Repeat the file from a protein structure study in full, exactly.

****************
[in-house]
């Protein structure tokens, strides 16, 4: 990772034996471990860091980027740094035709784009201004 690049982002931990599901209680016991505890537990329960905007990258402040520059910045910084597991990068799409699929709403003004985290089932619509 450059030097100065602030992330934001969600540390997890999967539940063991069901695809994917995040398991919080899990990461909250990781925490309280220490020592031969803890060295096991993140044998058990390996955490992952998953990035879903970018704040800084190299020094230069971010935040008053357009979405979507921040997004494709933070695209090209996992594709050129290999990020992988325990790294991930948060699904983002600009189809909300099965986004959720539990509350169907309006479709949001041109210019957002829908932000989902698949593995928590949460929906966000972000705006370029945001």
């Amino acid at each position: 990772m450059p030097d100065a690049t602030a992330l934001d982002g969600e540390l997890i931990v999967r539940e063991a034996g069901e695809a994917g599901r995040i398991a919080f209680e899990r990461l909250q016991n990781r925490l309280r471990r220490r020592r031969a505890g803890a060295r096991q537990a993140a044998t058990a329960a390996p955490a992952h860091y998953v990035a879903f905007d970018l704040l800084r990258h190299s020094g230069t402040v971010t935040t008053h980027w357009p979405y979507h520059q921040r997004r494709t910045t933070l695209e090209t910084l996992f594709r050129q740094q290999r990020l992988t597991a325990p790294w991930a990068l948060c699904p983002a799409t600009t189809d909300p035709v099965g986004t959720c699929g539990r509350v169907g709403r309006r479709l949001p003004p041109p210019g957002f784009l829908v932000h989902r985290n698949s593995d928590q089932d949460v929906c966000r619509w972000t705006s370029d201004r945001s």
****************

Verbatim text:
[in-house]
């Protein structure tokens, strides 16, 4: 990772034996471990860091980027740094035709784009201004 690049982002931990599901209680016991505890537990329960905007990258402040520059910045910084597991990068799409699929709403003004985290089932619509 450059030097100065602030992330934001969600540390997890999967539940063991069901695809994917995040398991919080899990990461909250990781925490309280220490020592031969803890060295096991993140044998058990390996955490992952998953990035879903970018704040800084190299020094230069971010935040008053357009979405979507921040997004494709933070695209090209996992594709050129290999990020992988325990790294991930948060699904983002600009189809909300099965986004959720539990509350169907309006479709949001041109210019957002829908932000989902698949593995928590949460929906966000972000705006370029945001």
């Amino acid at each position: 990772m450059p030097d100065a690049t602030a992330l934001d982002g969600e540390l997890i931990v999967r539940e063991a034996g069901e695809a994917g599901r995040i398991a919080f209680e899990r990461l909250q016991n990781r925490l309280r471990r220490r020592r031969a505890g803890a060295r096991q537990a993140a044998t058990a329960a390996p955490a992952h860091y998953v990035a879903f905007d970018l704040l800084r990258h190299s020094g230069t402040v971010t935040t008053h980027w357009p979405y979507h520059q921040r997004r494709t910045t933070l695209e090209t910084l996992f594709r050129q740094q290999r990020l992988t597991a325990p790294w991930a990068l948060c699904p983002a799409t600009t189809d909300p035709v099965g986004t959720c699929g539990r509350v169907g709403r309006r479709l949001p003004p041109p210019g957002f784009l829908v932000h989902r985290n698949s593995d928590q089932d949460v929906c966000r619509w972000t705006s370029d201004r945001s």